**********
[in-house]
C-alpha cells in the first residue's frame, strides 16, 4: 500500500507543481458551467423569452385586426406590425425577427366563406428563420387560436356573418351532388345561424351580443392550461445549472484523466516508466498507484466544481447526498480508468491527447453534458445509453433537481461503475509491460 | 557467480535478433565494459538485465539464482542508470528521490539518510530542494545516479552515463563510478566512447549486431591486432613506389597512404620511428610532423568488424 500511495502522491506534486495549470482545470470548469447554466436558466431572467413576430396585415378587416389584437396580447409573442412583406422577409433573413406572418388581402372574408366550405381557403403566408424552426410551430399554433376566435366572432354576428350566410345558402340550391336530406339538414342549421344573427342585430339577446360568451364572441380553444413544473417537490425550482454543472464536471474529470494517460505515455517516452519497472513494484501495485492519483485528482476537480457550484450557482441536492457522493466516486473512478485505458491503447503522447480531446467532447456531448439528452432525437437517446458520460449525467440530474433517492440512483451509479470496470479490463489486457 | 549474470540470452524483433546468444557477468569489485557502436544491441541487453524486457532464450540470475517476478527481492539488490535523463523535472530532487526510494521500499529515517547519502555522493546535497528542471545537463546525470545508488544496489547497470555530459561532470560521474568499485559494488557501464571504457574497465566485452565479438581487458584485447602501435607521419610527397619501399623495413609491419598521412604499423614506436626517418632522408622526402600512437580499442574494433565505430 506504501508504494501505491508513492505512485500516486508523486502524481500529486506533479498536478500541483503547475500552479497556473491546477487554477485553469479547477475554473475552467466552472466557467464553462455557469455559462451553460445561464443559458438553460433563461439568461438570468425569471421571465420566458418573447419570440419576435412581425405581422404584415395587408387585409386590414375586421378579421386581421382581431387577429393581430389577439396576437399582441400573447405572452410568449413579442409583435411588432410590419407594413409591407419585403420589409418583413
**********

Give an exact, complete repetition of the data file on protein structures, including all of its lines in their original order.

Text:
[in-house]
C-alpha cells in the first residue's frame, strides 16, 4: 500500500507543481458551467423569452385586426406590425425577427366563406428563420387560436356573418351532388345561424351580443392550461445549472484523466516508466498507484466544481447526498480508468491527447453534458445509453433537481461503475509491460 | 557467480535478433565494459538485465539464482542508470528521490539518510530542494545516479552515463563510478566512447549486431591486432613506389597512404620511428610532423568488424 500511495502522491506534486495549470482545470470548469447554466436558466431572467413576430396585415378587416389584437396580447409573442412583406422577409433573413406572418388581402372574408366550405381557403403566408424552426410551430399554433376566435366572432354576428350566410345558402340550391336530406339538414342549421344573427342585430339577446360568451364572441380553444413544473417537490425550482454543472464536471474529470494517460505515455517516452519497472513494484501495485492519483485528482476537480457550484450557482441536492457522493466516486473512478485505458491503447503522447480531446467532447456531448439528452432525437437517446458520460449525467440530474433517492440512483451509479470496470479490463489486457 | 549474470540470452524483433546468444557477468569489485557502436544491441541487453524486457532464450540470475517476478527481492539488490535523463523535472530532487526510494521500499529515517547519502555522493546535497528542471545537463546525470545508488544496489547497470555530459561532470560521474568499485559494488557501464571504457574497465566485452565479438581487458584485447602501435607521419610527397619501399623495413609491419598521412604499423614506436626517418632522408622526402600512437580499442574494433565505430 506504501508504494501505491508513492505512485500516486508523486502524481500529486506533479498536478500541483503547475500552479497556473491546477487554477485553469479547477475554473475552467466552472466557467464553462455557469455559462451553460445561464443559458438553460433563461439568461438570468425569471421571465420566458418573447419570440419576435412581425405581422404584415395587408387585409386590414375586421378579421386581421382581431387577429393581430389577439396576437399582441400573447405572452410568449413579442409583435411588432410590419407594413409591407419585403420589409418583413